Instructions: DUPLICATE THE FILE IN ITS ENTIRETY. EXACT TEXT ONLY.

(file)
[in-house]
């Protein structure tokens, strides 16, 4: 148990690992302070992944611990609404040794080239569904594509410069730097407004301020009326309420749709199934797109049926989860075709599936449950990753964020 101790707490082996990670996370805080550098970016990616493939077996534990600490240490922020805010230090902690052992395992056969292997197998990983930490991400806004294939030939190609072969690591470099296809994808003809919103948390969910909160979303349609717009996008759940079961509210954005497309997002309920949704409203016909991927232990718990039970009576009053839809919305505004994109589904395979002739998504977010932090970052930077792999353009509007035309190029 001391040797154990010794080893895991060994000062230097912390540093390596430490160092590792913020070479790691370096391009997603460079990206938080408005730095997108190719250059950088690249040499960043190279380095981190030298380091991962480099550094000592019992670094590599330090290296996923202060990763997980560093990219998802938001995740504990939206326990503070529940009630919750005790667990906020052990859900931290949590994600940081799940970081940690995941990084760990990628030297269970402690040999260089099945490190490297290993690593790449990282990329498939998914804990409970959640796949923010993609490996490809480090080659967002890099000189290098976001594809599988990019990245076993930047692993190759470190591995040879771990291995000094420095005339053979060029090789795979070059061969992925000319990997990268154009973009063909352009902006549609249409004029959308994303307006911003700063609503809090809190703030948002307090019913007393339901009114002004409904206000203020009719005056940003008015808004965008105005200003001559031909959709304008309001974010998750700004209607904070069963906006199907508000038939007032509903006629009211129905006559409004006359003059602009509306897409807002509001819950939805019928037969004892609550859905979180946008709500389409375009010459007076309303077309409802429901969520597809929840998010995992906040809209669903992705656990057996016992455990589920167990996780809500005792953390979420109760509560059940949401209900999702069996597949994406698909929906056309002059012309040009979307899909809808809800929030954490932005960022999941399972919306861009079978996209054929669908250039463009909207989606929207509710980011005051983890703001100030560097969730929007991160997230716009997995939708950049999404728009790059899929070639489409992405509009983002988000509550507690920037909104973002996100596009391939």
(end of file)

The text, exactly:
[in-house]
């Protein structure tokens, strides 16, 4: 148990690992302070992944611990609404040794080239569904594509410069730097407004301020009326309420749709199934797109049926989860075709599936449950990753964020 101790707490082996990670996370805080550098970016990616493939077996534990600490240490922020805010230090902690052992395992056969292997197998990983930490991400806004294939030939190609072969690591470099296809994808003809919103948390969910909160979303349609717009996008759940079961509210954005497309997002309920949704409203016909991927232990718990039970009576009053839809919305505004994109589904395979002739998504977010932090970052930077792999353009509007035309190029 001391040797154990010794080893895991060994000062230097912390540093390596430490160092590792913020070479790691370096391009997603460079990206938080408005730095997108190719250059950088690249040499960043190279380095981190030298380091991962480099550094000592019992670094590599330090290296996923202060990763997980560093990219998802938001995740504990939206326990503070529940009630919750005790667990906020052990859900931290949590994600940081799940970081940690995941990084760990990628030297269970402690040999260089099945490190490297290993690593790449990282990329498939998914804990409970959640796949923010993609490996490809480090080659967002890099000189290098976001594809599988990019990245076993930047692993190759470190591995040879771990291995000094420095005339053979060029090789795979070059061969992925000319990997990268154009973009063909352009902006549609249409004029959308994303307006911003700063609503809090809190703030948002307090019913007393339901009114002004409904206000203020009719005056940003008015808004965008105005200003001559031909959709304008309001974010998750700004209607904070069963906006199907508000038939007032509903006629009211129905006559409004006359003059602009509306897409807002509001819950939805019928037969004892609550859905979180946008709500389409375009010459007076309303077309409802429901969520597809929840998010995992906040809209669903992705656990057996016992455990589920167990996780809500005792953390979420109760509560059940949401209900999702069996597949994406698909929906056309002059012309040009979307899909809808809800929030954490932005960022999941399972919306861009079978996209054929669908250039463009909207989606929207509710980011005051983890703001100030560097969730929007991160997230716009997995939708950049999404728009790059899929070639489409992405509009983002988000509550507690920037909104973002996100596009391939």